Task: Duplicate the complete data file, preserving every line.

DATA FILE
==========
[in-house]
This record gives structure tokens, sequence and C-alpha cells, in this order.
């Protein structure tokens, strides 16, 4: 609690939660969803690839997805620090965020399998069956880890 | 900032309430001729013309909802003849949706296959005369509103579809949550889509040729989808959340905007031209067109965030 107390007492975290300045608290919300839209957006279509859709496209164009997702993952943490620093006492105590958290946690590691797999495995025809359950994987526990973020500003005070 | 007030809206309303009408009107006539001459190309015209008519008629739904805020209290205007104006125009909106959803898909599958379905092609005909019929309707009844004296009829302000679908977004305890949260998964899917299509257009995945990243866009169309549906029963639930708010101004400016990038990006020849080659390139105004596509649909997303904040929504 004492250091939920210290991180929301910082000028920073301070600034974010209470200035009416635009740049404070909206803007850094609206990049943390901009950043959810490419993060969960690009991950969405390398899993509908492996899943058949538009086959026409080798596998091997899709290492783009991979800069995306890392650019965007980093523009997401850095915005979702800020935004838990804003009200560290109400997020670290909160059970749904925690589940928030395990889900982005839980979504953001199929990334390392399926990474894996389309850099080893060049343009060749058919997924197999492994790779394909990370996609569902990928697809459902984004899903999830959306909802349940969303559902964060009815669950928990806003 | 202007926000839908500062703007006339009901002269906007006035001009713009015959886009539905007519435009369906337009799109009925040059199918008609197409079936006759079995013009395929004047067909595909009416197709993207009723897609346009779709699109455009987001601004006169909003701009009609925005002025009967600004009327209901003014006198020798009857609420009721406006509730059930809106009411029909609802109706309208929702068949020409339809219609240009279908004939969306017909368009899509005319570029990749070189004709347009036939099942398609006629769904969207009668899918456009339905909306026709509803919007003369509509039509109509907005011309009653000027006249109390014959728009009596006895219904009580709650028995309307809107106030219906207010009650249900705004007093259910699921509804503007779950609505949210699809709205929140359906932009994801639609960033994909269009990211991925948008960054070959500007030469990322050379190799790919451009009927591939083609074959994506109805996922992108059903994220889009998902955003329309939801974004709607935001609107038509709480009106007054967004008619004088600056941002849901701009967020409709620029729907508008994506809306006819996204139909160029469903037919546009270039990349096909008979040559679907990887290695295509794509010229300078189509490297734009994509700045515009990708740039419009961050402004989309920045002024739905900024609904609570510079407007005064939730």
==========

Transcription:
[in-house]
This record gives structure tokens, sequence and C-alpha cells, in this order.
């Protein structure tokens, strides 16, 4: 609690939660969803690839997805620090965020399998069956880890 | 900032309430001729013309909802003849949706296959005369509103579809949550889509040729989808959340905007031209067109965030 107390007492975290300045608290919300839209957006279509859709496209164009997702993952943490620093006492105590958290946690590691797999495995025809359950994987526990973020500003005070 | 007030809206309303009408009107006539001459190309015209008519008629739904805020209290205007104006125009909106959803898909599958379905092609005909019929309707009844004296009829302000679908977004305890949260998964899917299509257009995945990243866009169309549906029963639930708010101004400016990038990006020849080659390139105004596509649909997303904040929504 004492250091939920210290991180929301910082000028920073301070600034974010209470200035009416635009740049404070909206803007850094609206990049943390901009950043959810490419993060969960690009991950969405390398899993509908492996899943058949538009086959026409080798596998091997899709290492783009991979800069995306890392650019965007980093523009997401850095915005979702800020935004838990804003009200560290109400997020670290909160059970749904925690589940928030395990889900982005839980979504953001199929990334390392399926990474894996389309850099080893060049343009060749058919997924197999492994790779394909990370996609569902990928697809459902984004899903999830959306909802349940969303559902964060009815669950928990806003 | 202007926000839908500062703007006339009901002269906007006035001009713009015959886009539905007519435009369906337009799109009925040059199918008609197409079936006759079995013009395929004047067909595909009416197709993207009723897609346009779709699109455009987001601004006169909003701009009609925005002025009967600004009327209901003014006198020798009857609420009721406006509730059930809106009411029909609802109706309208929702068949020409339809219609240009279908004939969306017909368009899509005319570029990749070189004709347009036939099942398609006629769904969207009668899918456009339905909306026709509803919007003369509509039509109509907005011309009653000027006249109390014959728009009596006895219904009580709650028995309307809107106030219906207010009650249900705004007093259910699921509804503007779950609505949210699809709205929140359906932009994801639609960033994909269009990211991925948008960054070959500007030469990322050379190799790919451009009927591939083609074959994506109805996922992108059903994220889009998902955003329309939801974004709607935001609107038509709480009106007054967004008619004088600056941002849901701009967020409709620029729907508008994506809306006819996204139909160029469903037919546009270039990349096909008979040559679907990887290695295509794509010229300078189509490297734009994509700045515009990708740039419009961050402004989309920045002024739905900024609904609570510079407007005064939730």